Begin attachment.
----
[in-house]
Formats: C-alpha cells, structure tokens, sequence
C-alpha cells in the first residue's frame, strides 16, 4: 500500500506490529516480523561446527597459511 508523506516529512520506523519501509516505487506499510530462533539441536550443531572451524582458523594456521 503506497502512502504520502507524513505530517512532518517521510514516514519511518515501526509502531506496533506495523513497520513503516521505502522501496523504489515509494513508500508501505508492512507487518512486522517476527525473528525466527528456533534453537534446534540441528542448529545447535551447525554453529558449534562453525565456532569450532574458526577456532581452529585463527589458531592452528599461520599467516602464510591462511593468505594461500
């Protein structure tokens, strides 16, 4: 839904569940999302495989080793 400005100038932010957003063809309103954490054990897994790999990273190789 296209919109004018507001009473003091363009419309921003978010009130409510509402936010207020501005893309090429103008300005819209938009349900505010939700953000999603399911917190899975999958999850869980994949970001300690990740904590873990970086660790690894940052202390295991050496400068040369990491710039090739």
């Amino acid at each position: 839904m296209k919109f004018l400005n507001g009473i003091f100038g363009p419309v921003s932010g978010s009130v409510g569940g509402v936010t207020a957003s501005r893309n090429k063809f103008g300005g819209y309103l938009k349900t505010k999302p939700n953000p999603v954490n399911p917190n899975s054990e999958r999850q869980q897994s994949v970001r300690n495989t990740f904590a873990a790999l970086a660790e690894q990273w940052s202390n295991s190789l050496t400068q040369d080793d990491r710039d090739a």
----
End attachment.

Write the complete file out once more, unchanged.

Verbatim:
[in-house]
Formats: C-alpha cells, structure tokens, sequence
C-alpha cells in the first residue's frame, strides 16, 4: 500500500506490529516480523561446527597459511 508523506516529512520506523519501509516505487506499510530462533539441536550443531572451524582458523594456521 503506497502512502504520502507524513505530517512532518517521510514516514519511518515501526509502531506496533506495523513497520513503516521505502522501496523504489515509494513508500508501505508492512507487518512486522517476527525473528525466527528456533534453537534446534540441528542448529545447535551447525554453529558449534562453525565456532569450532574458526577456532581452529585463527589458531592452528599461520599467516602464510591462511593468505594461500
């Protein structure tokens, strides 16, 4: 839904569940999302495989080793 400005100038932010957003063809309103954490054990897994790999990273190789 296209919109004018507001009473003091363009419309921003978010009130409510509402936010207020501005893309090429103008300005819209938009349900505010939700953000999603399911917190899975999958999850869980994949970001300690990740904590873990970086660790690894940052202390295991050496400068040369990491710039090739």
């Amino acid at each position: 839904m296209k919109f004018l400005n507001g009473i003091f100038g363009p419309v921003s932010g978010s009130v409510g569940g509402v936010t207020a957003s501005r893309n090429k063809f103008g300005g819209y309103l938009k349900t505010k999302p939700n953000p999603v954490n399911p917190n899975s054990e999958r999850q869980q897994s994949v970001r300690n495989t990740f904590a873990a790999l970086a660790e690894q990273w940052s202390n295991s190789l050496t400068q040369d080793d990491r710039d090739a």